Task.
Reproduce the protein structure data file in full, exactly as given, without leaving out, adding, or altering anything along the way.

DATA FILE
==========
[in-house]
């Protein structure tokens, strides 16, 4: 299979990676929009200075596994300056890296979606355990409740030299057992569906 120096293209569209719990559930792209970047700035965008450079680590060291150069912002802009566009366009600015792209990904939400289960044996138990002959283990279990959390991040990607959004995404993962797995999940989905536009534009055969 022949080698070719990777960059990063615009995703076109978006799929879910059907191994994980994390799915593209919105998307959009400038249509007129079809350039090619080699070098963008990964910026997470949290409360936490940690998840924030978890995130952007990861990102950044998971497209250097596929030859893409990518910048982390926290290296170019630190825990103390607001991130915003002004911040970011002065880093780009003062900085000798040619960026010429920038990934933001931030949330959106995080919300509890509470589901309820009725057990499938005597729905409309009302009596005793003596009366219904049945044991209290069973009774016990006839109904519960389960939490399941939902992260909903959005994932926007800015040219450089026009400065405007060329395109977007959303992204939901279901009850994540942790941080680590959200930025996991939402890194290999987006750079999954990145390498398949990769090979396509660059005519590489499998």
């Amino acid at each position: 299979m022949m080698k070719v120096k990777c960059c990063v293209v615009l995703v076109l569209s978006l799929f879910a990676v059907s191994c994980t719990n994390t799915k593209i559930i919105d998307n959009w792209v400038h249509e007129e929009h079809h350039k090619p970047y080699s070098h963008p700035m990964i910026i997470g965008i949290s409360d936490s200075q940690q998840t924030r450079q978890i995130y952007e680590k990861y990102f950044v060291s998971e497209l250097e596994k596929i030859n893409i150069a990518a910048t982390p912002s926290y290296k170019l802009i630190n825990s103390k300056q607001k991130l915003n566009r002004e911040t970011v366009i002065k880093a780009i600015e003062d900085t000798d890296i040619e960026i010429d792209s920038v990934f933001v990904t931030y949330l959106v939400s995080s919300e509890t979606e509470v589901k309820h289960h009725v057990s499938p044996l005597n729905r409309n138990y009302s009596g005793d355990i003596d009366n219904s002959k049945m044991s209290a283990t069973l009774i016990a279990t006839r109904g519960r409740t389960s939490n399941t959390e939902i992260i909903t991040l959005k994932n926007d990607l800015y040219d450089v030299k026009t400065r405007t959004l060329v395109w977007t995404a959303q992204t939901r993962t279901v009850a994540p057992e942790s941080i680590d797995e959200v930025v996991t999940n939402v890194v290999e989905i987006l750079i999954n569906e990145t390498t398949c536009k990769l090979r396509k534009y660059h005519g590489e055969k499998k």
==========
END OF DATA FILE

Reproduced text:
[in-house]
């Protein structure tokens, strides 16, 4: 299979990676929009200075596994300056890296979606355990409740030299057992569906 120096293209569209719990559930792209970047700035965008450079680590060291150069912002802009566009366009600015792209990904939400289960044996138990002959283990279990959390991040990607959004995404993962797995999940989905536009534009055969 022949080698070719990777960059990063615009995703076109978006799929879910059907191994994980994390799915593209919105998307959009400038249509007129079809350039090619080699070098963008990964910026997470949290409360936490940690998840924030978890995130952007990861990102950044998971497209250097596929030859893409990518910048982390926290290296170019630190825990103390607001991130915003002004911040970011002065880093780009003062900085000798040619960026010429920038990934933001931030949330959106995080919300509890509470589901309820009725057990499938005597729905409309009302009596005793003596009366219904049945044991209290069973009774016990006839109904519960389960939490399941939902992260909903959005994932926007800015040219450089026009400065405007060329395109977007959303992204939901279901009850994540942790941080680590959200930025996991939402890194290999987006750079999954990145390498398949990769090979396509660059005519590489499998």
């Amino acid at each position: 299979m022949m080698k070719v120096k990777c960059c990063v293209v615009l995703v076109l569209s978006l799929f879910a990676v059907s191994c994980t719990n994390t799915k593209i559930i919105d998307n959009w792209v400038h249509e007129e929009h079809h350039k090619p970047y080699s070098h963008p700035m990964i910026i997470g965008i949290s409360d936490s200075q940690q998840t924030r450079q978890i995130y952007e680590k990861y990102f950044v060291s998971e497209l250097e596994k596929i030859n893409i150069a990518a910048t982390p912002s926290y290296k170019l802009i630190n825990s103390k300056q607001k991130l915003n566009r002004e911040t970011v366009i002065k880093a780009i600015e003062d900085t000798d890296i040619e960026i010429d792209s920038v990934f933001v990904t931030y949330l959106v939400s995080s919300e509890t979606e509470v589901k309820h289960h009725v057990s499938p044996l005597n729905r409309n138990y009302s009596g005793d355990i003596d009366n219904s002959k049945m044991s209290a283990t069973l009774i016990a279990t006839r109904g519960r409740t389960s939490n399941t959390e939902i992260i909903t991040l959005k994932n926007d990607l800015y040219d450089v030299k026009t400065r405007t959004l060329v395109w977007t995404a959303q992204t939901r993962t279901v009850a994540p057992e942790s941080i680590d797995e959200v930025v996991t999940n939402v890194v290999e989905i987006l750079i999954n569906e990145t390498t398949c536009k990769l090979r396509k534009y660059h005519g590489e055969k499998k």